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Firms urged to rethink approach to overseas pro bono

Firms urged to rethink approach to overseas pro bono

Law firms are often generous with their involvement in social projects, but pro bono work is not always the answer.

Speaking at a panel at the International Justice Mission’s Premier Breakfast, Federal Circuit Court Chief Justice John Pascoe suggested firms wanting to improve access to justice overseas must “start by actually listening”.

“I think it's important that from countries like Australia, we don't go to places like Asia thinking we know all the answers,” he said.

“There are a myriad of ways [to help] but talking down to people never helps.”

As an example, he cited an organisation in Cambodia that provides police officers with money to buy petrol for their motorbikes so they can investigate crimes.

In that community, rather than pro bono work or other projects, “one of the best things people can do is actually give the organisation money”, he suggested.

His sentiments were backed up by Amber Hawkes, the chief executive of International Justice Mission Australia.

“What's important is not to come at the situation with a preconceived notion with what the firm might think is the best thing to do,” she said.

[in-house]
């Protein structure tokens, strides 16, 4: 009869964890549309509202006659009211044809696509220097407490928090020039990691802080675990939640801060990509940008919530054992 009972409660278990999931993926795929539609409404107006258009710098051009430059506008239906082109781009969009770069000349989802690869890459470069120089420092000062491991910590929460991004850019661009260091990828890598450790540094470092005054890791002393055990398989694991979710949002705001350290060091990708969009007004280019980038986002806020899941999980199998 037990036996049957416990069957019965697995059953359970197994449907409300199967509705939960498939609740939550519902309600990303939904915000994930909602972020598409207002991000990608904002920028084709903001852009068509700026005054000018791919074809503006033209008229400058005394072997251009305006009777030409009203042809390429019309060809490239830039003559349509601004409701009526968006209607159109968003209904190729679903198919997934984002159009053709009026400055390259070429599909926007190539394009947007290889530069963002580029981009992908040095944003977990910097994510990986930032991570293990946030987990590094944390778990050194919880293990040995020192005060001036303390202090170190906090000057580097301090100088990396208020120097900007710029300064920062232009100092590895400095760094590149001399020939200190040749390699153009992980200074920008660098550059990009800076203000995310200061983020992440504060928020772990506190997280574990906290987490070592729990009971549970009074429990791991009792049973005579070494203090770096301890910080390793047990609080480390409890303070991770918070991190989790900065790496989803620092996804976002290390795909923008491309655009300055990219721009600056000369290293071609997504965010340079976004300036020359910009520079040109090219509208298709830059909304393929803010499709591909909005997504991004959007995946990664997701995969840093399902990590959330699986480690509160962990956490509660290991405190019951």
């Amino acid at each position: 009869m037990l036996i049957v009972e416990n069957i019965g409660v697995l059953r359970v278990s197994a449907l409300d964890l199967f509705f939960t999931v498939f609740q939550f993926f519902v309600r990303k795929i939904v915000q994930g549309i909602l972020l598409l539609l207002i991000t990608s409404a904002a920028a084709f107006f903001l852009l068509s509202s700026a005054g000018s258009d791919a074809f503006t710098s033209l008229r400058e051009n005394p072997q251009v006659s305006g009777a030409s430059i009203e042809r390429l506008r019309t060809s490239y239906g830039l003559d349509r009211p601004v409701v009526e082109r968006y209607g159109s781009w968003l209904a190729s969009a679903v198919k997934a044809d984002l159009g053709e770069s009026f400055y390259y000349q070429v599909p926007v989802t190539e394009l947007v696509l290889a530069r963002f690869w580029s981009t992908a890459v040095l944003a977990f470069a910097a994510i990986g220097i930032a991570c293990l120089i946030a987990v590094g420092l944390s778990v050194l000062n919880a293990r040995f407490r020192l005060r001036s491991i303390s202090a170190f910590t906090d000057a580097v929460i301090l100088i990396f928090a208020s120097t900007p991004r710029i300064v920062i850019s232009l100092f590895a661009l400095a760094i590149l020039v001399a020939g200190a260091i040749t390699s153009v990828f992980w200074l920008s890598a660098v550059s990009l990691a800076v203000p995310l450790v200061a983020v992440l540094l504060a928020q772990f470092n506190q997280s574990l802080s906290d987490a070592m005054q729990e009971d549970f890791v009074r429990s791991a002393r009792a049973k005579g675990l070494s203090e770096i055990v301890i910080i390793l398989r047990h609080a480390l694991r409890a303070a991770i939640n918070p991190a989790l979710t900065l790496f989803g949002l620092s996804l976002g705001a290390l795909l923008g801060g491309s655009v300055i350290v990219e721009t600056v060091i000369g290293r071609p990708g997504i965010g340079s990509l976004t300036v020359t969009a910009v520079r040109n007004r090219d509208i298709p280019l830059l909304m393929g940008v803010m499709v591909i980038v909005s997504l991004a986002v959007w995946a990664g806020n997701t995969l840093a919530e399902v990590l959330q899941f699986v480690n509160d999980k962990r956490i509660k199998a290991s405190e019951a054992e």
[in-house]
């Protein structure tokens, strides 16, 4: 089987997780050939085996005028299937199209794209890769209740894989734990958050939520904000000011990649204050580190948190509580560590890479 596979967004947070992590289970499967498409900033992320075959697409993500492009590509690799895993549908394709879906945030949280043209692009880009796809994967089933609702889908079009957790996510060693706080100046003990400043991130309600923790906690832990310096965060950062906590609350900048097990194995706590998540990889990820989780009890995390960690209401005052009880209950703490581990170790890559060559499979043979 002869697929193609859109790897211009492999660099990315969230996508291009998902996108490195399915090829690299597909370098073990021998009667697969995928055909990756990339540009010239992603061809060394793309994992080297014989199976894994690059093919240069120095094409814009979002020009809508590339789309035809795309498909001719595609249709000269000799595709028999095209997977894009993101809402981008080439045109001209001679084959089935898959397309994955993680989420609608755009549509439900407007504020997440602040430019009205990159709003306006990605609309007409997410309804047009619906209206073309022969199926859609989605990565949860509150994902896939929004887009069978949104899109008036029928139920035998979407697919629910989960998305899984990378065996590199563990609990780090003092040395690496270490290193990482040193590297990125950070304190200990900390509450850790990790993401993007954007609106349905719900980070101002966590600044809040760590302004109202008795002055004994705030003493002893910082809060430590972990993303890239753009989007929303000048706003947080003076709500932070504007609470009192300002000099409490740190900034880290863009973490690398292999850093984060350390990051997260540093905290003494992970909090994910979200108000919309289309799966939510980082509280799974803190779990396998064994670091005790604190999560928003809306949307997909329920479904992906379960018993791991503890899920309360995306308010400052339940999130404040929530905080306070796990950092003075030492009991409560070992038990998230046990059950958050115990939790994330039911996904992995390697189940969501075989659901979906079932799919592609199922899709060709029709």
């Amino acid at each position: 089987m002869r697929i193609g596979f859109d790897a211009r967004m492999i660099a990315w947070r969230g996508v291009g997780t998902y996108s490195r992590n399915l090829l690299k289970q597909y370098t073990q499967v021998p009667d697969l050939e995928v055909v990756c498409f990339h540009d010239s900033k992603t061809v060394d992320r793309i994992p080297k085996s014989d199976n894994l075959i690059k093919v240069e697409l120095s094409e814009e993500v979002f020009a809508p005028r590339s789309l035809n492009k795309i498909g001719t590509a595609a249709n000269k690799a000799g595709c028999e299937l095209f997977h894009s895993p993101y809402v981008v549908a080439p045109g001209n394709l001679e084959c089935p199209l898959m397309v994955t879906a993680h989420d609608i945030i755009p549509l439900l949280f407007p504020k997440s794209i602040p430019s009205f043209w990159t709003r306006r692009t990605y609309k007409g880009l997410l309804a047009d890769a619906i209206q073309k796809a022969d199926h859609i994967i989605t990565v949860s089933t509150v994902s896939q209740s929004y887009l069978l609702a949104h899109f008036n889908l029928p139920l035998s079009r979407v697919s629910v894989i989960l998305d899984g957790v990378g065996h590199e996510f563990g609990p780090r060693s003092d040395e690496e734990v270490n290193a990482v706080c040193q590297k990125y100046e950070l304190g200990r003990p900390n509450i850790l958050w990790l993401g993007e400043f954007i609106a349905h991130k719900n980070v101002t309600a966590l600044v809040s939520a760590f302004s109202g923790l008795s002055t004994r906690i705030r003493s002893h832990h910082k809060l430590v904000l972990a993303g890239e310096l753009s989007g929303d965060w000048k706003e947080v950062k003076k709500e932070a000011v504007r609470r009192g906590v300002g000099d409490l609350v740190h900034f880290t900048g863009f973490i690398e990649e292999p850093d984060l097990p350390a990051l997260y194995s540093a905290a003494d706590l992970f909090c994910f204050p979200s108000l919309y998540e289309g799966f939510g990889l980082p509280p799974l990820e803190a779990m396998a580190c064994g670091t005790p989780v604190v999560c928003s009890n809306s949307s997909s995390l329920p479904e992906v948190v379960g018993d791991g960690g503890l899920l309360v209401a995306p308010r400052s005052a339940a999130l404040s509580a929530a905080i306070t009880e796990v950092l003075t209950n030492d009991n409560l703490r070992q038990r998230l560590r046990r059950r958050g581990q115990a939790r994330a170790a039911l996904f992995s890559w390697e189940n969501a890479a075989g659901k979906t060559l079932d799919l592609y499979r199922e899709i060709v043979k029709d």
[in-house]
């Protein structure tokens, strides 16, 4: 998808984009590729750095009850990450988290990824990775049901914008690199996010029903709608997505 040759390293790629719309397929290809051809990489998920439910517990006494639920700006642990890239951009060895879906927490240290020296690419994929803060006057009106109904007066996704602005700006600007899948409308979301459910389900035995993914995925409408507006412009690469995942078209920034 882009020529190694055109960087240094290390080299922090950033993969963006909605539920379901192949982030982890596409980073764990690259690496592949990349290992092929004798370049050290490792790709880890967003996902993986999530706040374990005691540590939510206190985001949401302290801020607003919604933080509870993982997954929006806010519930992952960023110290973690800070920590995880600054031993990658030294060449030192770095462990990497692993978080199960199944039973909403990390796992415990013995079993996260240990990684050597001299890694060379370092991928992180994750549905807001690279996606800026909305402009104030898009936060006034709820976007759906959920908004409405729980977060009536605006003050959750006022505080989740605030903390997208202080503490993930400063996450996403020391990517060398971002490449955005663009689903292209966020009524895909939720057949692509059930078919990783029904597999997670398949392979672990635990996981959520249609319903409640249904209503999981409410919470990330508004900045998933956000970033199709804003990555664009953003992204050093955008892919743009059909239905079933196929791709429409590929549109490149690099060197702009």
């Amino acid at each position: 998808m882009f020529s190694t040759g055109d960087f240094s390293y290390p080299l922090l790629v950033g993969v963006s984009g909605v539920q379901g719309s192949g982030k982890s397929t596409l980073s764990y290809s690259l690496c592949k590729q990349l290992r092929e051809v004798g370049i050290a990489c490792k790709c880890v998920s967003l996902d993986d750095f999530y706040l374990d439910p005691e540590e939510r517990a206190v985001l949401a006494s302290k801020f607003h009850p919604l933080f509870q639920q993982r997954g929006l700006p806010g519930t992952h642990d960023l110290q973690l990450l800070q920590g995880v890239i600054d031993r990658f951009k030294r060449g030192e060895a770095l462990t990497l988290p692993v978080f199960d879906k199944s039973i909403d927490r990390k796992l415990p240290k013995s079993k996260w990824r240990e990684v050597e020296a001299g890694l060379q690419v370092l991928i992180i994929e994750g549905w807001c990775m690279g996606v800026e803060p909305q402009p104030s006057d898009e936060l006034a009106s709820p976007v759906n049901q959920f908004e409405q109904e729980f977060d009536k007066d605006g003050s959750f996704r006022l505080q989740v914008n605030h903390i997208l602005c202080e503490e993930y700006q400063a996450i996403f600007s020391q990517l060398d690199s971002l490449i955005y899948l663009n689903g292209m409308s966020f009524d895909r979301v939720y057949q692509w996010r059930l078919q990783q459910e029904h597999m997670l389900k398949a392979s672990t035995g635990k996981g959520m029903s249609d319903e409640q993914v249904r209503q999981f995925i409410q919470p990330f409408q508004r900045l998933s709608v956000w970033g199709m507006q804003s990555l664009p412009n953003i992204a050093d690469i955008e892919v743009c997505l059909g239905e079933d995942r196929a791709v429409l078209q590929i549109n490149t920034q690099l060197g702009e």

“[We need] to recognise there are people working in the community on these issues and to understand what is the most impactful thing this company could engage in.”

While many firms have a preconceived notion that “we provide pro bono hours and that's how we do corporate social responsibility”, she suggested other approaches are frequently more effective.

“I think we need to go beyond that and understand an Australian lawyer providing pro bono assistance on a trafficking case in the Philippines might not be the best solution for a traumatised Filipino trafficking victim, nor have the most impact in the situation,” she suggested.

As an alternative, a better approach in some situations may be providing funding to on-the-ground projects or facilitating training or capacity building with local lawyers.

The International Justice Mission Australia employs 121 lawyers worldwide and is currently funding a justice project working with victims of the child sex trade in Cebu in the Philippines.

With its Time for Justice campaign, the group has raised $55,000 or the equivalent of three full-time lawyer salaries in Cebu.

NSW Premier Mike Baird also spoke at the International Justice Mission event, saying Australian corporations had an “onus and responsibility” to do more for the community, both domestically and overseas.

“If corporate Australia comes together, we have a great capacity to make a difference to those not just here but overseas.”

He also suggested the Australian government had a responsibility to assist vulnerable communities overseas.

“There is a desperate need around the world – surely we have an onus and responsibility to act,” he said.

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